When two primary antibodies raised in rabbit were required for double IF, sections were incubated with AffiniPure Fab Fragment Goat Anti-Rabbit IgG (111–007–003) after the first primary antibody incubation to allow its detection with anti-goat secondary antibody. Control slides confirmed the first primary antibody was not detected by the anti-rabbit secondary antibody (data not shown). Nuclei were visualized with a Hoechst stain. For IF studies, autofluorescence was reduced by incubating the slides in 0.3% Sudan Black in 70% EtOH (Electron Microscopy Sciences) for 15 minutes. Microscopy images were taken with a Nikon Eclipse 80i microscope and the NIS-Elements BR 5.20.01 software (Nikon). Images were analyzed with ImageJ (15). The number of Ki67+ and kidney injury molecule 1+ (KIM-1+) cells per mm2 and the number of double SOX-9/KIM-1–positive cells in the kidney were determined by counting positive cells with the Cell Counter plugin in ImageJ (15). The cross-sectional area (in µm2) of 50 random cortical tubules was measured in hematoxylin and eosin–stained sections of WT and Ehhadh KO kidneys using the ROI manager tool of ImageJ (15). The average of three different images per mouse was used for the quantification. The researcher was blinded to the genotype of the sample when analyzing the images.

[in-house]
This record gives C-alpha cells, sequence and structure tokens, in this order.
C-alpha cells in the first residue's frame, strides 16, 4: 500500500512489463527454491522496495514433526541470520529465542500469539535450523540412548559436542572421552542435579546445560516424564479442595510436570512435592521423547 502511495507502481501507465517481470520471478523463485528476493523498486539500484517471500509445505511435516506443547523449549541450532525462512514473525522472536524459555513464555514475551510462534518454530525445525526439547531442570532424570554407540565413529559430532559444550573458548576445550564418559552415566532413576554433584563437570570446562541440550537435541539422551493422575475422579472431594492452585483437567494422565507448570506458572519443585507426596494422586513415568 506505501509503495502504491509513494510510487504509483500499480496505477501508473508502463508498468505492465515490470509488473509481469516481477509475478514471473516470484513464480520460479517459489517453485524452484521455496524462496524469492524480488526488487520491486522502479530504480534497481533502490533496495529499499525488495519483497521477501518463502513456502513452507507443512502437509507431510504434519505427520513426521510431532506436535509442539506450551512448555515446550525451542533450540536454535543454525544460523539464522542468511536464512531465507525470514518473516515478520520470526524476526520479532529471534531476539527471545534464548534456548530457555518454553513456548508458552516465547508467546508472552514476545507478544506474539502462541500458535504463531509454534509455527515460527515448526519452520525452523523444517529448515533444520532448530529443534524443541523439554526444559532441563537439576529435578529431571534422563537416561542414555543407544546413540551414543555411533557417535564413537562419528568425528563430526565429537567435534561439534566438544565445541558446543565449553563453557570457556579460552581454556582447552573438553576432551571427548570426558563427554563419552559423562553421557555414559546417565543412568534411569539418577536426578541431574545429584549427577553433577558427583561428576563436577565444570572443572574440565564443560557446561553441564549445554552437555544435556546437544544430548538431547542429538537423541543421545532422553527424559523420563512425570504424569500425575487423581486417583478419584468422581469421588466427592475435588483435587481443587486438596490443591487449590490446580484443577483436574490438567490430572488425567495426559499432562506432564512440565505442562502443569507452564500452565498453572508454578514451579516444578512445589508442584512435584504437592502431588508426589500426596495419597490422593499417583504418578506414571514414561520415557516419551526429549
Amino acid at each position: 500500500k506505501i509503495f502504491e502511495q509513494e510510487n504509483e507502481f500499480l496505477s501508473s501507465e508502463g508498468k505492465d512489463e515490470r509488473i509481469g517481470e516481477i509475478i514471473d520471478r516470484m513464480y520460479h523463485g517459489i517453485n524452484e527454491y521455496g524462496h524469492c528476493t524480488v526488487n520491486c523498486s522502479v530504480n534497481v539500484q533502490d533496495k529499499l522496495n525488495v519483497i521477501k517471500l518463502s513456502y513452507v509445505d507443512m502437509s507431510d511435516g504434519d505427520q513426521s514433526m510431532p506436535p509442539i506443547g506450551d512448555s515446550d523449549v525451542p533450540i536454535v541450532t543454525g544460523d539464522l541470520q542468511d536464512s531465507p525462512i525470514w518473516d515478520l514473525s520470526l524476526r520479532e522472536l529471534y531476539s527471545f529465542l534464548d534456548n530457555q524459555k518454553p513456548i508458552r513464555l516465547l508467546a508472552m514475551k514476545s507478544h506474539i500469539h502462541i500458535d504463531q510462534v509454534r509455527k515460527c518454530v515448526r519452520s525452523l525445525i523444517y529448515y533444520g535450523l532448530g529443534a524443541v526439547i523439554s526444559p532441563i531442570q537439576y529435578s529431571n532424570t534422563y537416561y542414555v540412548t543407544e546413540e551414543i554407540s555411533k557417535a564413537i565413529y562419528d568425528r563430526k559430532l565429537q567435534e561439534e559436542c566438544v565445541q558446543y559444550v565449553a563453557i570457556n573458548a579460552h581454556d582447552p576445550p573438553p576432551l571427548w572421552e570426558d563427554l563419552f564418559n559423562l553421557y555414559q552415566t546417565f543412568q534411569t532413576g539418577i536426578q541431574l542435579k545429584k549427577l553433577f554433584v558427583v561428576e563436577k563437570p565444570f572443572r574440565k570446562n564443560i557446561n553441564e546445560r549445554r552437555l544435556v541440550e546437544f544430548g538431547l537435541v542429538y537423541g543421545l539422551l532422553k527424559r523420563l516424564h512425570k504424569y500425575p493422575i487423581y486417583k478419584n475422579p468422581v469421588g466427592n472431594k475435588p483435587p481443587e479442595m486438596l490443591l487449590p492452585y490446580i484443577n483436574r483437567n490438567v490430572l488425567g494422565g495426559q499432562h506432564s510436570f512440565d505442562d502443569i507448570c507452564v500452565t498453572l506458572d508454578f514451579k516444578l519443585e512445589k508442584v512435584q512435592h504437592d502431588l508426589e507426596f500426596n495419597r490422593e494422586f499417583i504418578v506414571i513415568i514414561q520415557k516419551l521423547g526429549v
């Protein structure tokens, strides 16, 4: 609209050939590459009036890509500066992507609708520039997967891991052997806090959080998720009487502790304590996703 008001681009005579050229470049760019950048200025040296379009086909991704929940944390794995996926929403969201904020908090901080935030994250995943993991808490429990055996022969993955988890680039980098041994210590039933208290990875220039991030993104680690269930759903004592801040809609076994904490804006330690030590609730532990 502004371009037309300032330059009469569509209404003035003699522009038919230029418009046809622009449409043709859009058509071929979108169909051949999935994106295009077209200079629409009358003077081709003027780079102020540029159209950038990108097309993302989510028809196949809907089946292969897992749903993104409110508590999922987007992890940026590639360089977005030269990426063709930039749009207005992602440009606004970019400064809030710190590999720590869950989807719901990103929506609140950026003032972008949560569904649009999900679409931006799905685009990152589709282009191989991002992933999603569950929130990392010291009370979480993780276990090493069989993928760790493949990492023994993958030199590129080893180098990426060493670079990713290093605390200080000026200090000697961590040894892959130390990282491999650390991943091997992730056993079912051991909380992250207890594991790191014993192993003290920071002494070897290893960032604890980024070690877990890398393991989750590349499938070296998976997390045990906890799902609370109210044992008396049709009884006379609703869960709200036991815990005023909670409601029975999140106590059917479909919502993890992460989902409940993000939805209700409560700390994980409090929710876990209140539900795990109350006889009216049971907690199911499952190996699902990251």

Immunoblot Analysis

Protein was extracted from frozen mouse kidneys and immunoblot analysis was performed as previously described (10) using the following primary antibodies: anti–KIM-1 (AF1817, RD Systems), anti–SOX-9 (NBP1–8551, Novus Bio), anti-SPTLC2 (51012–2-AP, Proteintech), anti-ABCD3 (PA1–650, Invitrogen), anti-ACOX1 (ab184032, Abcam), anti-EHHADH (GTX81126, Genetex), anti-HSD17B4 (15116–1-AP, Proteintech), anti-ACAA1 (12319–2-AP, Proteintech), anti-SCPx (HPA027135, Atlas Antibodies), anti-CROT (NBP1–85501, Novus Bio), anti-CPT2 (26555–1-AP, Proteintech), anti-MCAD (55210–1-AP, Proteintech), anti–α-tubulin (32–2500, ThermoFisher Scientific), anti-citrate synthase (GTX628143, Genetex), and anti-AMACR (16).

RNA-seq, Differential Gene Expression, Pathway Enrichment

RNA was isolated using QIAzol lysis reagent followed by purification using the RNeasy kit (Qiagen). RNA samples were submitted to the Genomics Core Facility at the Icahn Institute and Department of Genetics and Genomic Sciences for further processing. Briefly, mRNA-focused cDNA libraries were generated using Illumina reagents (polyA capture), and samples were run on an Illumina HiSeq 2500 sequencer to yield a read depth of approximately 56 million 100 nucleotide single-end reads per samples. Reads from fastq files were aligned to the mouse genome mm10 (GRCm38.75) with STAR (release 2.4.0 g1) and summarized to gene- and exon-level counts using featureCounts. Only genes with at least one count per million in at least two samples were considered. Differential gene expression analysis was conducted with the R package limma, as previously described (10). Differentially expressed genes (DEGs) were defined using an adjusted (adj) P value <0.05 with no logFC cutoff. The raw data and the count matrix for all genes can be accessed on the National Center for the Biotechnology Information database (GSE169676).